Thousands of worshippers flocked to Turkey's iconic Hagia Sophia for the first Muslim Friday prayers since it was once again declared a mosque by a decree from President Recep Tayyip Erdogan.
Erdogan announced the move to convert the historic building back into a mosque earlier this month and a court ruling paved the way for this to take place.
The UNESCO World Heritage Site was previously a museum, documenting the landmark's diverse religious history as both cathedral and mosque. The Byzantine-era building had been shut temporarily due to the coronavirus pandemic.
Friday prayers kicked off at the newly renamed Grand Hagia Sophia Mosque at around 1.15 p.m. local time (1015 UTC/GMT).
Erdogan arrived ahead of the ceremony along with the head of top religious authority Diyanet, Ali Erbas, and top ministers.
The high-profile guests wore face masks as a preventative measure against COVID-19. In total around 500 dignitaries were invited to attend.
Erdogan recited verses from the Koran before the prayers started.
Read more: EU ministers chide Turkey over Hagia Sophia
Historic moment draws thousands
With only space for 1,000 worshippers inside, authorities erected specially designated, segregated areas outside the sixth-century monument.
Thousands of men and women quickly filled these areas. A large screen and speakers were set up in the square to broadcast proceedings.
"Istanbul's historic old town is crowded with people; there are thousands of people not only from Istanbul but from across Turkey. Many brought their prayer mats and placed them on the floor. They are now waiting to participate in these first prayers in the Hagia Sophia," said DW's Turkey Correspondent Julia Hahn reporting from Istanbul ahead of the prayers.
Many people were wearing masks but were ignoring social distancing measures, noted Hahn, echoing Turkish media reports.
Some people also tried to break through a police control set up to maintain crowd order.
"This really is a mass event. This is somewhat worrying from a health perspective but they [the authorities] do want to make sure the opening ceremony gets a lot of attention" Hahn told DW.
From museum to mosque
Religious officials have had just two weeks to turn the secular space into a mosque. A huge turquoise-colored carpet has been rolled out ahead of the ceremony, said Hahn, although DW had not been allowed inside the building.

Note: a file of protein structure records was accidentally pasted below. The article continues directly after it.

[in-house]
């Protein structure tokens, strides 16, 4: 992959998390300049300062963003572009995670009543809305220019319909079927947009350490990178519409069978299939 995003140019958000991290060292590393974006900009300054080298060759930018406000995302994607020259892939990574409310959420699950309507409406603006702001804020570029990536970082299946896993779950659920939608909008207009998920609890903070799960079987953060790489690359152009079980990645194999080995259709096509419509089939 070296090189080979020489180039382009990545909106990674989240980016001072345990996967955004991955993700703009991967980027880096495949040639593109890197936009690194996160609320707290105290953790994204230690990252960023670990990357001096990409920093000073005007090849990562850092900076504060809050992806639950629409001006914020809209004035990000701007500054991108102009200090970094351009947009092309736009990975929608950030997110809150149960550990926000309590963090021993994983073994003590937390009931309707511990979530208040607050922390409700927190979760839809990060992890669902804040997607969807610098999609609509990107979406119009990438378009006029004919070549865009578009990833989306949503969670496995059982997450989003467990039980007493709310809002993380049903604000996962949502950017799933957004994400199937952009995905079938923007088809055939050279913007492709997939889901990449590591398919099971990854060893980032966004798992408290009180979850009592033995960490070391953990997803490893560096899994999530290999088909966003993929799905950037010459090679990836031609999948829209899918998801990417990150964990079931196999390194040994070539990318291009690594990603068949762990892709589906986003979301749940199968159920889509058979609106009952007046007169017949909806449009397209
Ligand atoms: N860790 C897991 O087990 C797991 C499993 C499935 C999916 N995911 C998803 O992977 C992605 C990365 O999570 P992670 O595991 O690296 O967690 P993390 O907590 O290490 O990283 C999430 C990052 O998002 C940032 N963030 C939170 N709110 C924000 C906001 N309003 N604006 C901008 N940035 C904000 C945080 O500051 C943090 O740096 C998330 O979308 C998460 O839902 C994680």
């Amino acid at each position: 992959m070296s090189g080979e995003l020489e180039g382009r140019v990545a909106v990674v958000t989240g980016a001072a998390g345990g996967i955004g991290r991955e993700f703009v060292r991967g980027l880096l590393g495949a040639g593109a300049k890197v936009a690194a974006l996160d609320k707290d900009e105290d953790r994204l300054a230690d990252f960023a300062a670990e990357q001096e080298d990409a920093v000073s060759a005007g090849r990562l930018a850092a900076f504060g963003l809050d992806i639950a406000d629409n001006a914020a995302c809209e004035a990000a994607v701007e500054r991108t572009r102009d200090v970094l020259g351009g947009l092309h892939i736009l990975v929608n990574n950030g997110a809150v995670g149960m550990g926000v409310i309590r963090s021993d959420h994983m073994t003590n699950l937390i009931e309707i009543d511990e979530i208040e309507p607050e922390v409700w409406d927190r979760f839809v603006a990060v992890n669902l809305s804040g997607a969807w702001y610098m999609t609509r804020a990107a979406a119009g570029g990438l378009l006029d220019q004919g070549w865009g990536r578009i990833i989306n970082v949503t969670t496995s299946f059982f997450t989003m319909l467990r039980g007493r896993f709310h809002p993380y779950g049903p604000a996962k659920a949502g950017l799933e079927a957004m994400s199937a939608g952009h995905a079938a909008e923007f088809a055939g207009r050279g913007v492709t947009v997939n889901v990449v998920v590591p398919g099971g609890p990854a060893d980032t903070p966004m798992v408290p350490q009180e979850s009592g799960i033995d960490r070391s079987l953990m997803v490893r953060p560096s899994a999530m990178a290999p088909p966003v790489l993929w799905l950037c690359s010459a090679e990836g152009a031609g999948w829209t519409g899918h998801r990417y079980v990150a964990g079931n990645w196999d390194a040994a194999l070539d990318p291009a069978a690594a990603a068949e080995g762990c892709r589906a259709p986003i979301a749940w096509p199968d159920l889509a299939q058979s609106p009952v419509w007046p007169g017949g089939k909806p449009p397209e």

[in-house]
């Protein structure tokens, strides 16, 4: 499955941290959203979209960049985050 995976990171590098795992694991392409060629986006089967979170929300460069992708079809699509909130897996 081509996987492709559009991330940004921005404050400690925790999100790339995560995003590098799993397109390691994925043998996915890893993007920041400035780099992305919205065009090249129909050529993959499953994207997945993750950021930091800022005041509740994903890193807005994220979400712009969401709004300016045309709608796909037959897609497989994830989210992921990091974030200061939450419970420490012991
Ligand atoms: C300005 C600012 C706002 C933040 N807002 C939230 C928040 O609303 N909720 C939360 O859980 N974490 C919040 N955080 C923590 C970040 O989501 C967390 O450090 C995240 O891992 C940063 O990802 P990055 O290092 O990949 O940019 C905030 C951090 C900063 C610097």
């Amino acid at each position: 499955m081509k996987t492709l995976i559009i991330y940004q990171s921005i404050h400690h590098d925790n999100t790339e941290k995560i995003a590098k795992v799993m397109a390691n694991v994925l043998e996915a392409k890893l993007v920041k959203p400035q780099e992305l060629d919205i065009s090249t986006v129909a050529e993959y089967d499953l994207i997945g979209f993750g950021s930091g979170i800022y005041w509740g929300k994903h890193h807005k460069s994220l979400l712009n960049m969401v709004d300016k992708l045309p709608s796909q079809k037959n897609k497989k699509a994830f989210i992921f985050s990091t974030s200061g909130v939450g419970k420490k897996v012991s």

Christian icons and mosaics will be covered with curtains during prayers as Islam is perceived by some to forbid the depictions of humans and animals.
Hahn reiterated that there were "huge concerns" over the loss of the building's heritage site status. UNESCO wrote in a statement that the reconversion could challenge the property's universal value.
Erdogan's decree has been met with a mixed response. Many are happy that the museum is now a mosque.
However, his critics and opposition say Erdogan is instrumentalizing religion for political purposes. For many people, the Hagia Sophia is the ultimate symbol of the Ottoman conquest of Christian Constantinople, said DW's Hahn.
German Foreign Minister Heiko Maas expressed his dissatisfaction with the development saying the move made "no contribution to international understanding."
Maas also said the decision to convert the building into a mosque would damage Turkey's relations with the European Union.
Indeed, the EU, the US and the Catholic pope have all criticized the move, while Orthodox Christian church leaders in Greece and
the United States announced a "day of mourning" in response to the occasion.
Greek Prime Minister Kyriakos Mitsotakis described Turkey as a "troublemaker," and the conversion of Hagia Sophia into a mosque an "affront to civilization of the 21st century."
kmm, jsi/mm (Reuters, dpa, AFP, AP)